Lord Carter of Barnes: We do not hold this information. The statistical data collected by the department identify how many premises have permission, in the form of a premises licence or club premises certificate, to put on regulated entertainment, including live music. However, it is not known how many schools have obtained an appropriate permission to cover live performances of music and the provision of entertainment facilities, or indeed any other form of regulated entertainment such as a dance event or a play. In some cases, a school may decide to put on an event by giving a temporary event notice.

Although the Licensing Act 2003 requires schools and colleges to obtain a licence for regulated entertainment to which the public are invited, or for a private entertainment where a fee is charged with a view to profit, they are exempt from paying the licence fee if the event is provided by, located at and for the purpose of the school or college.

See: http://www.publications.parliament.uk/pa/ld200809/ldhansrd/text/90715w0002.htm#09071576000578

Please cut and paste, or share this post if you support the petition, please sign and circulate the links above as widely as possible http://www.birminghammusicnetwork.com

You are welcome to leave any comments you may have regarding this petition below.

The Scottish Music Industry Association(SMIA) – launched at Go North conference

To keep you up to date on developments in Scotland, Dave Cross sent us this message after Go North:

“The Scottish Music Industry Association(SMIA) was launched at the Go North conference in Inverness. The SMIA has been many years in the making and has been developed by a team comprising many established leaders in the Music Industry – they will now form its initial Board. The outline objectives, structure and role of the Association was the subject of a feasibility study undertaken by the Scottish Arts Council (SAC) and published in 2005. The formation of the Association then received support of the Scottish Executive and in particular the MSP who Chaired the Cross Party Parliamentary Group on Contemporary Scottish Popular Music. The remit, and integration with local, national and international players was carefully planned and it had been hoped to begin recruitment in 05. The SMIA has this week been able to appoint an administrator, who will be based in the offices of the Scottish Music Centre (next to the City Halls) in Candleriggs, Glasgow.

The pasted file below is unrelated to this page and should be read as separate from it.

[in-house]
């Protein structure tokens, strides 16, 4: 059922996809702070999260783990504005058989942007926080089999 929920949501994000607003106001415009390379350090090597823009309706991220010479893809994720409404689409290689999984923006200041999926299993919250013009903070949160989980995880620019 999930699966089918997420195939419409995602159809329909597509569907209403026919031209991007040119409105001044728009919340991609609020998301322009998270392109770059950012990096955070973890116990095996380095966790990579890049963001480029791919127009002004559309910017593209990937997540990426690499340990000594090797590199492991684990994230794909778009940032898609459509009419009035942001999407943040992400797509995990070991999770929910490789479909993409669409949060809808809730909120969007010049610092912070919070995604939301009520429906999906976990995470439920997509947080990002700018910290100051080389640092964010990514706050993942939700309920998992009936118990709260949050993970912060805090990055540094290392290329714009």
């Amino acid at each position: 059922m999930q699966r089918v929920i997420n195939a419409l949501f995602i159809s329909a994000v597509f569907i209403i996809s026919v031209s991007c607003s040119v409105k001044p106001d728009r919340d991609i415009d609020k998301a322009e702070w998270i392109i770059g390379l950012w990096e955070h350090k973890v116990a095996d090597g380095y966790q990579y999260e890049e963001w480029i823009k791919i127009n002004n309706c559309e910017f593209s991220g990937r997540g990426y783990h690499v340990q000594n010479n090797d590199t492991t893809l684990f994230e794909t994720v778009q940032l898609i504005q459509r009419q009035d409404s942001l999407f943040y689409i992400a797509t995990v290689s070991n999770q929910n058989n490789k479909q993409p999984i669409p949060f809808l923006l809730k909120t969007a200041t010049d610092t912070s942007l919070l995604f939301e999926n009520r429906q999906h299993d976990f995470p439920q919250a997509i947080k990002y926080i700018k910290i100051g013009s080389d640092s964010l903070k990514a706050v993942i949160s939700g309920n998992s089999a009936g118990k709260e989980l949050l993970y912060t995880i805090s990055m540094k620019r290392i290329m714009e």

They have also commissioned Ronnie Gurr, seasoned promoter of networking and coordination of music activity across Scotland, to embarking on a more thorough analysis of the needs and opportunities facing music across all its facets, both in terms of genres and business activity. The Association’s published remit is to act as a representative body promoting the growth of the Scottish music industry with a single, clear voice, supporting the full diversity of Scottish music enterprise in a fair and committed way.

Generator has been closely following and contributing to the processes leading to the SAC feasibility study and the commitment to create the inclusive representative body that was launched today.

Contact them @ The Scottish Music Centre – Candleriggs, Glasgow G1 1NQ Tel 0141 552 5222

info at scottishmusiccentre.com

Download the PDF here: The Scottish Music Industry Association: Feasibility Study pdf